In addition, the term “variant” as used throughout the specification will be understood to mean any DNA or RNA polynucleotide that is a fragment of SEQ ID NO:1, or any DNA or RNA polynucleotide that contains one or more base substitutions, deletions or insertions of the nucleotide sequence of SEQ ID NO:1 or a fragment of this polynucleotides. The variant will be capable of forming a nucleic acid ligand that identifies at least one difference at the molecular level between two complex biological systems.

In this regard, it will be appreciated that the polynucleotide sequence according to SEQ ID NO:2 (aptamer MTA R720), which is capable of distinguishing malignant mesothelioma cells from non-malignant mesothelial cells, is a variant of SEQ ID NO:1.

5′GGGAGCTCAGAATAAACGCTCAACAAAAGACTATCCA SEQ ID NO:2
GCGACACGCAATCTCAAGCAACAGAGGACAG3′:

In the case where the variant is a fragment of SEQ ID NO:1, the fragment may be any DNA or RNA polynucleotide. A nucleotide sequence including one or more base substitutions, deletions or insertions of the nucleotide sequence according to SEQ ID NO:1 is any DNA or RNA polynucleotide that contains one or more base substitutions, deletions or insertions of the nucleotide sequence of SEQ ID NO:1, or a fragment thereof. Such variants will also be capable of forming a nucleic acid ligand that identifies at least one difference at the molecular level between two complex biological mixtures.

Preferably, the polynucleotide forms a nucleic acid ligand that identifies at least one difference at the molecular level between malignant and non-malignant cells. More preferably, the polynucleotide forms a nucleic acid ligand that identifies at least one difference at the molecular level between malignant and non-malignant cells present in a formalin fixed tissue sample.

Preferably, the polynucleotide forms a nucleic acid ligand that identifies at least one difference at the molecular level between the following malignant and non-malignant cells:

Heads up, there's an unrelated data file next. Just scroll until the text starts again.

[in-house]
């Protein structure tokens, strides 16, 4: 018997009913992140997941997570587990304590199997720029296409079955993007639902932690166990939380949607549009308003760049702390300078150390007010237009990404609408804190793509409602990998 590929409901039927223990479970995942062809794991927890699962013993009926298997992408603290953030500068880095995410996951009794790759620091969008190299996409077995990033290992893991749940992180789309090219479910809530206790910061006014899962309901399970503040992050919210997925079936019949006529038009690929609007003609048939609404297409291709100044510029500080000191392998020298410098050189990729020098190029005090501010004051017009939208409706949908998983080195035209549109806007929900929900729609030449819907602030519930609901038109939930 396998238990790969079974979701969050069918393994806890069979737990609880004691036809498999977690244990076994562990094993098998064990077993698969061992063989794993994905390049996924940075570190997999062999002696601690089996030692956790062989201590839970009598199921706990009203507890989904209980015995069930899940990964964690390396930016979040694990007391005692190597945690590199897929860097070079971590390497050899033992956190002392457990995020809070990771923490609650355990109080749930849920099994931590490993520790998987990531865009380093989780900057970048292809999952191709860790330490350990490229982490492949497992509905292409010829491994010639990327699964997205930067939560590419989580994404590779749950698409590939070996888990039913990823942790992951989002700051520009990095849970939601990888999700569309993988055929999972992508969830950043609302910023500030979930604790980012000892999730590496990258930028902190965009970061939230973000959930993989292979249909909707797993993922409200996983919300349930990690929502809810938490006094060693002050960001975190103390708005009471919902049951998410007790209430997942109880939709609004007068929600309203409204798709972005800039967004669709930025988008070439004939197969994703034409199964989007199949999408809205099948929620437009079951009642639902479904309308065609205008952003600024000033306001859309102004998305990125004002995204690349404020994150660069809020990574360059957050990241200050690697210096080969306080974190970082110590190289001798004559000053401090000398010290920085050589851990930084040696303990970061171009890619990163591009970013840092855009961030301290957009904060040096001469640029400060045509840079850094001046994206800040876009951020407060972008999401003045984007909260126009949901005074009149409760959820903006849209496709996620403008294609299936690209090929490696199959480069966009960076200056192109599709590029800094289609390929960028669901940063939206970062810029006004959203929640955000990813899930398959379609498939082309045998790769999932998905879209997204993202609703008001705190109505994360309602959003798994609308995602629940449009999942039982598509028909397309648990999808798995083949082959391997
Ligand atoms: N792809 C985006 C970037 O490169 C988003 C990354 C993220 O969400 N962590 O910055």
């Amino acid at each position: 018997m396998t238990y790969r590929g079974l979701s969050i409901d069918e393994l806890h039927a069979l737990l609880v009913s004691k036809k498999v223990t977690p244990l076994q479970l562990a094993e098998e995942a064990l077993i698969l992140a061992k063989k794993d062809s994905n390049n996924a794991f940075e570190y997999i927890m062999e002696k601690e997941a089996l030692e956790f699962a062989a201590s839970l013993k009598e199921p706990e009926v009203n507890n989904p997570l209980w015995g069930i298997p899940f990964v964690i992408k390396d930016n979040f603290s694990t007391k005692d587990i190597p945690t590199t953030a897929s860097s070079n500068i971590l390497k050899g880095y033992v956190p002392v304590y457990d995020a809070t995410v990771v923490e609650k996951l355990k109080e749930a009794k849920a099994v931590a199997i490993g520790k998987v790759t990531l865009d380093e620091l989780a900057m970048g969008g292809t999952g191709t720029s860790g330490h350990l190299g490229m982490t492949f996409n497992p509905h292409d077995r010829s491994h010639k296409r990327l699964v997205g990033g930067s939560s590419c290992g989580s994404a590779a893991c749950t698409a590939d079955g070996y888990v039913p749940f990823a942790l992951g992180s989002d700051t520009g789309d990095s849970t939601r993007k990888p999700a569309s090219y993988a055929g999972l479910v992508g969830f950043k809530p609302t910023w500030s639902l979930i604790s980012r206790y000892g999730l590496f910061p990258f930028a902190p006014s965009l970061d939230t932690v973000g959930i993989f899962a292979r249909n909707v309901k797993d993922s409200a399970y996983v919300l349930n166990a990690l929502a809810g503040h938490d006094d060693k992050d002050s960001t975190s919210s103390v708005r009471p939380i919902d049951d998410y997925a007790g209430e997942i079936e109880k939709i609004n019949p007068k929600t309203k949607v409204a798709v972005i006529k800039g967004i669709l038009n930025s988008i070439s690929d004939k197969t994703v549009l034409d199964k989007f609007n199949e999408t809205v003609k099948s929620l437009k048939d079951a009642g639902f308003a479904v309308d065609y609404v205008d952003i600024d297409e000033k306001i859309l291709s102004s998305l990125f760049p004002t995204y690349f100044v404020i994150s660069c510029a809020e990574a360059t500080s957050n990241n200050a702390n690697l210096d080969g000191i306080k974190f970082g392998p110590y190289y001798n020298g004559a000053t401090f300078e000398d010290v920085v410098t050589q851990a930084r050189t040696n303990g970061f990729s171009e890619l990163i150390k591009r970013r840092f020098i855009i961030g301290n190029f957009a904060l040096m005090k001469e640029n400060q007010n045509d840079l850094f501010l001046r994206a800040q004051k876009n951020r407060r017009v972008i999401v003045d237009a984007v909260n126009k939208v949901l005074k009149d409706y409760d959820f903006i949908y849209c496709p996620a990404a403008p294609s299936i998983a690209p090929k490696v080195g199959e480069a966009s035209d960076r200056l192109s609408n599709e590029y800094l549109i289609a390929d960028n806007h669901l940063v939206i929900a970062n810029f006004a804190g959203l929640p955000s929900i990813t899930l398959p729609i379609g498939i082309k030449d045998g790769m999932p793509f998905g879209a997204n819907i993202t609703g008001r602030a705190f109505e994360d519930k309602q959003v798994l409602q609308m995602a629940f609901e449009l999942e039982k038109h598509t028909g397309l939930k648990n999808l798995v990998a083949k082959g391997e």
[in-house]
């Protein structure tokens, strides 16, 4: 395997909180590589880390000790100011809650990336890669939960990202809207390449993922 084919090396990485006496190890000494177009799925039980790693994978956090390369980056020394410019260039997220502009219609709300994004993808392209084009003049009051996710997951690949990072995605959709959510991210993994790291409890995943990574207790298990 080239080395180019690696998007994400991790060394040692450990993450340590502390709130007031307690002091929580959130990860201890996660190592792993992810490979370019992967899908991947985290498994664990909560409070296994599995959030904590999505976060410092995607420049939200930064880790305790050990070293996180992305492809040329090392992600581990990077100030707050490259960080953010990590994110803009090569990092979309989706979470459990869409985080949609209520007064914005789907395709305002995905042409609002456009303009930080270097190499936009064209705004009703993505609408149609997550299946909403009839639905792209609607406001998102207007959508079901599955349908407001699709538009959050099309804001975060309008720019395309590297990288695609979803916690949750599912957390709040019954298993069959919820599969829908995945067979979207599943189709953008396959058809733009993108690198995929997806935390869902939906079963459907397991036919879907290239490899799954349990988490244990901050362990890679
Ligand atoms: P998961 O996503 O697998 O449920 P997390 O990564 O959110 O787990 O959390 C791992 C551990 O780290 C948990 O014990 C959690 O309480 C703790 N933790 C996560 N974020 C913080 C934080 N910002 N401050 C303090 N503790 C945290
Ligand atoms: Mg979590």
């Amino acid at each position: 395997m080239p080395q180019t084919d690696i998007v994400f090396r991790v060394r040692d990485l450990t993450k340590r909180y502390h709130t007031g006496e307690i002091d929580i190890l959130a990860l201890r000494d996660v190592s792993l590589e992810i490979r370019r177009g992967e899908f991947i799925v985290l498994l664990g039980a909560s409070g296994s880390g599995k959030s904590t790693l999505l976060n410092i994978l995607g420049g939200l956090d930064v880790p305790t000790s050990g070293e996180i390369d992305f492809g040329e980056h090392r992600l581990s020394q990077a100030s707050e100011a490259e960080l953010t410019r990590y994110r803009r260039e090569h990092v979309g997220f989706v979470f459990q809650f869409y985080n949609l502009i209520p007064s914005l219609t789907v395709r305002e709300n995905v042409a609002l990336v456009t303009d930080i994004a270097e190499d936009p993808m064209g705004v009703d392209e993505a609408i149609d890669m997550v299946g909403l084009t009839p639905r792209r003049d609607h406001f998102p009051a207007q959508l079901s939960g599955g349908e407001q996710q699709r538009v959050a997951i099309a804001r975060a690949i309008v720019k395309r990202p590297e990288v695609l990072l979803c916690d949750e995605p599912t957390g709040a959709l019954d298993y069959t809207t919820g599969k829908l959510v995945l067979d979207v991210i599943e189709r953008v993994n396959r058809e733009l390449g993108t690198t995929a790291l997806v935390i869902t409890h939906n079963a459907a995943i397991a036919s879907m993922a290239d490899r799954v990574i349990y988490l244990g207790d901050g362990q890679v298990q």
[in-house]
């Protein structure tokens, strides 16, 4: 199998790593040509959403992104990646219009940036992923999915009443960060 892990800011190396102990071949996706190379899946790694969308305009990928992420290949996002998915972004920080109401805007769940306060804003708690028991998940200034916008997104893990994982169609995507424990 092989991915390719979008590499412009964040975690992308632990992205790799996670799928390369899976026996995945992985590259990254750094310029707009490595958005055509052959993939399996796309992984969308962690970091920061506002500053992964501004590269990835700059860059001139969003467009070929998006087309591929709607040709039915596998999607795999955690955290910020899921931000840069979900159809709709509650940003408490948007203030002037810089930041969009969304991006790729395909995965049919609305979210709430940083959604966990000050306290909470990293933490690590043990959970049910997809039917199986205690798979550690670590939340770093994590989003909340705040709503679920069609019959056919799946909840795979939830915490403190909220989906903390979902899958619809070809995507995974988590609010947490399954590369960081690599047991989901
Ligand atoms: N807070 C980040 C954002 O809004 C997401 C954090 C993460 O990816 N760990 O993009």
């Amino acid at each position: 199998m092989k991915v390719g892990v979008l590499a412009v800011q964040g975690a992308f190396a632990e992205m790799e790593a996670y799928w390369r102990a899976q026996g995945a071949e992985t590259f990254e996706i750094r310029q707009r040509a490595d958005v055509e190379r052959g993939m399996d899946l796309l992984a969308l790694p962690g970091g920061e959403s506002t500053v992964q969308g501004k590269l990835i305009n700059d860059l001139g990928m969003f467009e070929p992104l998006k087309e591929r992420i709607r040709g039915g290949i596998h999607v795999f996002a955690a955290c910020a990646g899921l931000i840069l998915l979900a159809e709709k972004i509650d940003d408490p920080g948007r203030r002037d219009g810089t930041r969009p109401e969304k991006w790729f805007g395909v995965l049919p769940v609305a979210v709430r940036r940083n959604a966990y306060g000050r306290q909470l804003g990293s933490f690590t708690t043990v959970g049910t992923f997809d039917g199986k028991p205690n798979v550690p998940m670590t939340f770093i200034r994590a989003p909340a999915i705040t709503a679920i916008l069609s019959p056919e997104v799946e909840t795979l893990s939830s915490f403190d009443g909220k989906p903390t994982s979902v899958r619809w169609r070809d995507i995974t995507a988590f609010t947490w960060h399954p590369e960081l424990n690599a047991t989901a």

• (i) malignant mesothelioma cells (including epithelioid mesothelioma cells, biphasic mesothelioma cells, desmoplastic mesothelioma cells and sarcomatoid mesothelioma cells) and normal lung cells or benign or reactive mesothelial cells;
    • (ii) malignant lung cells (including lung adenocarcinoma cells, lung small cell carcinoma cells, lung large carcinoma cells and lung squamous cell carcinoma cells) and non-malignant lung cells;
    • (iii) malignant bowel cells (bowel adenoma cells and bowel carcinoma cells) and non-malignant bowel cells; and
    • (iv) malignant prostate cells and non-malignant prostate cells.

The ability of the polynucleotide to form a nucleic acid ligand that identifies at least one difference at the molecular level between two complex biological mixtures may be confirmed by exposing the nucleic acid ligand under the appropriate conditions to each of the complex biological mixtures and detecting the extent of differential binding of the nucleic acid ligand to the mixtures.

For example, for distinguishing between malignant mesothelioma cells and non-malignant mesothelial cells, formalin fixed tissue sections may be used. In this case, the sections may be de-paraffinised and washed through a series of graded alcohol before undergoing antigen retrieval (121° C. in sodium citrate buffer pH 6.5 for 12 min, then left to cool for 2 hrs). The antigen retrieved tissue sections may then be equilibrated in binding buffer (1×PBS, 5 mM MgCl2) and incubated overnight in a humidified chamber with thermally equilibrated nucleic acid ligand (1 nM). The sections may then be thoroughly washed in binding buffer to remove unbound ligand and the ligand detected. An Enzyme Labelled Fluorescence (ELF) kit (Molecular Probes, USA) is suitable for this purpose. In this instance, the biotinylated ligand is bound to streptavidin which is bound to alkaline phosphatase that reacts with the ELF substrate. This reaction produces an intensely fluorescent yellow green precipitate at the site of enzymatic activity.